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Knife-ology: Knife Anatomy 101

OFFGRID's Patrick McCarthy ran a great primer on blades last week: Knife Anatomy 101. This is an excerpt:

Here’s some more detail on each term…

1. GRIND LINE – The meeting point of a grind with a flat surface or opposing grind. In the illustration above, the line shown is where the swedge meets the flat and the primary bevel.
2. SWEDGE (also spelled swage) – A tapered or beveled false edge (usually not fully sharpened) along the spine of the knife. It reduces the point thickness for improved piercing ability.
3. JIMPING – Repeating ridges or cuts. These may be decorative (such as those on the spine), or used for additional grip on the knife (such as those on the thumb rise).
4. SPINE – The top edge of the knife, opposite the blade edge. The spine runs all the way from the tip to the butt.
5. THUMB RISE (also called thumb ramp) – A slight incline in the spine, meant to provide a place for the user’s thumb while cutting.

Knife Anatomy 101-2


It's a Good Thing to have an Emerson — it's even better to know the name of all the naughty bits you're playing with.

That's five of about 20 definitions in the first part of the infographic. Here's some more from their handy stabby-implement-lexicon:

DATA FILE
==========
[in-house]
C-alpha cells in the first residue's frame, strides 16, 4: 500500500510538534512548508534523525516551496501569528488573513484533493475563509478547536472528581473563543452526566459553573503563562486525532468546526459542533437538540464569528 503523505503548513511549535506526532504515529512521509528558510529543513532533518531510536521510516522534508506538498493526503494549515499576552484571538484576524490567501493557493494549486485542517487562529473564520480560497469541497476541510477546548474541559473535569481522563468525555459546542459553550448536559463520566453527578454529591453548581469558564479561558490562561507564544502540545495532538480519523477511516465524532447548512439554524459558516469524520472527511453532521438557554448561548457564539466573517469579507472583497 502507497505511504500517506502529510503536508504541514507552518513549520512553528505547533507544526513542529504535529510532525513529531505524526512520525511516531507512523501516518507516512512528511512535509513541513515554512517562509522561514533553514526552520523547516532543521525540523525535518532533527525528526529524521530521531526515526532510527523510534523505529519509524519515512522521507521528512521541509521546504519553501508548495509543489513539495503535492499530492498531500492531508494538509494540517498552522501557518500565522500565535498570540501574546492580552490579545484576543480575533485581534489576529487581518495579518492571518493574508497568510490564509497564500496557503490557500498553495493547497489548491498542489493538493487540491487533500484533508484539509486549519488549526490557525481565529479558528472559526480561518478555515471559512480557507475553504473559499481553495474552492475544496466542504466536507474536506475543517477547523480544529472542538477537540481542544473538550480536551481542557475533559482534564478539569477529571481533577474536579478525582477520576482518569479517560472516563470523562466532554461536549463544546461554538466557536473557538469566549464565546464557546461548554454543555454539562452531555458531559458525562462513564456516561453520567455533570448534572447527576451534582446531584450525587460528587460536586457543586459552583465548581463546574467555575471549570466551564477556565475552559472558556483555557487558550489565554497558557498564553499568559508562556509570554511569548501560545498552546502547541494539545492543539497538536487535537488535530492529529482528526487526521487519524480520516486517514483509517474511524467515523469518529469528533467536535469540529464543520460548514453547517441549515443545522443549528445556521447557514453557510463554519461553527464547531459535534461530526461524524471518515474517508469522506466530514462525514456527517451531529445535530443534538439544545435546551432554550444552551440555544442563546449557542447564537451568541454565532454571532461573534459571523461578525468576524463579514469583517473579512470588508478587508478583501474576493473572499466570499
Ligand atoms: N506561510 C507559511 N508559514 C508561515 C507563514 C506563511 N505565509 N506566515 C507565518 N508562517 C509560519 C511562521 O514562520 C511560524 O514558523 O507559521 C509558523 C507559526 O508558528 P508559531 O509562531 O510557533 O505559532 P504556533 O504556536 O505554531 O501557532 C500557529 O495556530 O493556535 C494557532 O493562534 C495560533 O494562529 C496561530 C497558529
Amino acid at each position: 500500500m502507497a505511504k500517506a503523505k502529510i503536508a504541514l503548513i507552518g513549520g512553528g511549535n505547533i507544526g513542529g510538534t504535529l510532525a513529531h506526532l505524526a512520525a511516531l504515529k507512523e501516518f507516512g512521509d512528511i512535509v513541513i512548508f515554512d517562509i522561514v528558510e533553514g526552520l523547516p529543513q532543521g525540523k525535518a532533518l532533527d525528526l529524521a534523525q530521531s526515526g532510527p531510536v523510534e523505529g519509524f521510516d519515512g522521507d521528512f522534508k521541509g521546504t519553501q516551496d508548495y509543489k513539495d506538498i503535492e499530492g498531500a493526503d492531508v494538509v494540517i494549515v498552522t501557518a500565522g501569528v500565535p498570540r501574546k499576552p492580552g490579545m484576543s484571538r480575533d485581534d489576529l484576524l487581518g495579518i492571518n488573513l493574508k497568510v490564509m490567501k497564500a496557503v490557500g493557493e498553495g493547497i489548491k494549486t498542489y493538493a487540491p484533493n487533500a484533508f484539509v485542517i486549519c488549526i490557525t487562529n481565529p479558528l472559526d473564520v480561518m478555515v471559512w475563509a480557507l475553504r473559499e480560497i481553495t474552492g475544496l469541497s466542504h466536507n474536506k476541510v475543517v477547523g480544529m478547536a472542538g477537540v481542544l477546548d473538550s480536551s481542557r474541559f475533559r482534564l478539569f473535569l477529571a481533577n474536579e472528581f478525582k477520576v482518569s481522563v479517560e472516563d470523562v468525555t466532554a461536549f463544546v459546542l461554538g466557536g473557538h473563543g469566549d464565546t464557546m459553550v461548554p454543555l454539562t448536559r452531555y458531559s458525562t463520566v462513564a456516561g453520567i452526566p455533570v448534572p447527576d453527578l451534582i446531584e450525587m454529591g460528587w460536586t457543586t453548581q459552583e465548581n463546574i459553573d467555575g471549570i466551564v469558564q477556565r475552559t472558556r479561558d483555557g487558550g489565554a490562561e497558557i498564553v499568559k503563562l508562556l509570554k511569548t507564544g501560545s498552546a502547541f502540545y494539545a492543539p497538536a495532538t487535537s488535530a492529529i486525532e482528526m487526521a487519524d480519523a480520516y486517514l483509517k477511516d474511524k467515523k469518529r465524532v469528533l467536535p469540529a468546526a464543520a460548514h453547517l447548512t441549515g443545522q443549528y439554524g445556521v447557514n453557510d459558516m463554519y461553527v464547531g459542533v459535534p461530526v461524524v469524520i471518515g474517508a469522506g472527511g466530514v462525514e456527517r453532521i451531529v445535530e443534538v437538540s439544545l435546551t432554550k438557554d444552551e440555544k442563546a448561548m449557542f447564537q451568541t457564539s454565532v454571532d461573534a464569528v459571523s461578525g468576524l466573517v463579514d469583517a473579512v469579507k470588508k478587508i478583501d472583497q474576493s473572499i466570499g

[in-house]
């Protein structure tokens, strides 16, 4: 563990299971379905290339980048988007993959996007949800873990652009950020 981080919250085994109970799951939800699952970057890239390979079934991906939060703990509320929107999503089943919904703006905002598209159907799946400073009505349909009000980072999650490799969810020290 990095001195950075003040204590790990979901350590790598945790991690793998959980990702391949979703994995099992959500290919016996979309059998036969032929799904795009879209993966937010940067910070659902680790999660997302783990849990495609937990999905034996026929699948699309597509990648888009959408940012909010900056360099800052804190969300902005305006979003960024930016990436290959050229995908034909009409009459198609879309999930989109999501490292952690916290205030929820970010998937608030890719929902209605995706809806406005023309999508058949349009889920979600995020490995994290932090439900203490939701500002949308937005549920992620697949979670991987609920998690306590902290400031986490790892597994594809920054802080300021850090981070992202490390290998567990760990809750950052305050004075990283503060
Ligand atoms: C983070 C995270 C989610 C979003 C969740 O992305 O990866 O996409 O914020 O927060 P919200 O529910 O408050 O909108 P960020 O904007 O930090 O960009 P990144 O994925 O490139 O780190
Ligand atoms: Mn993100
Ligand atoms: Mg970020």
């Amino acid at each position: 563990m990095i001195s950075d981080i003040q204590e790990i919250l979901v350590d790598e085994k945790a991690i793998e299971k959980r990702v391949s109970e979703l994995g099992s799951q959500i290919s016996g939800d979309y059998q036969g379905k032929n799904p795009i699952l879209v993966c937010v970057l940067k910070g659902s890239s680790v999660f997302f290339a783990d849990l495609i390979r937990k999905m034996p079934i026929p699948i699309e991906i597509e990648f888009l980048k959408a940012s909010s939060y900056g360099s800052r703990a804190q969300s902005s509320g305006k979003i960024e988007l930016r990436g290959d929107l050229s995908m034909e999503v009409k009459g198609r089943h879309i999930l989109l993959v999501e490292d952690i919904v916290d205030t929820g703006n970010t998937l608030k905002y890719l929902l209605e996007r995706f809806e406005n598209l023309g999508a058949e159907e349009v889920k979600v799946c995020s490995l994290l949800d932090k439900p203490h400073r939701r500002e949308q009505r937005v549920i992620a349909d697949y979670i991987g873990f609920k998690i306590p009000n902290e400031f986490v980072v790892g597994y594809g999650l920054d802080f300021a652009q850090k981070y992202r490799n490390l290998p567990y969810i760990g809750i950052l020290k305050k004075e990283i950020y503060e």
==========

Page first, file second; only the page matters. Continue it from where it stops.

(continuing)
-BOLSTER – A thick junction between the handle and the flat of the blade. Bolsters can be found at the front and the rear of some knives, and they strengthen the knife and add balance.

-GUARD – Part of the handle that prevents the user’s hand from slipping. A curved quillion on the handle may form the guard, or a knife may have a separate guard plate installed between the handle and blade.

-FULLER (also called cannelure or blood groove) – A groove cut into the blade, often at the center of double-edged knives and swords. These have been called “blood grooves” due to the myth that they release suction or vacuum created by stabbing a living thing, thus allow blood to run out more easily. However, there is LITTLE TO NO EVIDENCE that this actually happens. In reality, a fuller lightens the blade by removing steel, and may also stiffen some blade designs (such as a broadsword).

-SERRATION – Repeated jagged cuts into the blade edge, providing the ability to saw and tear through tough materials.

That pique your interest? Go read the whole damn thing on

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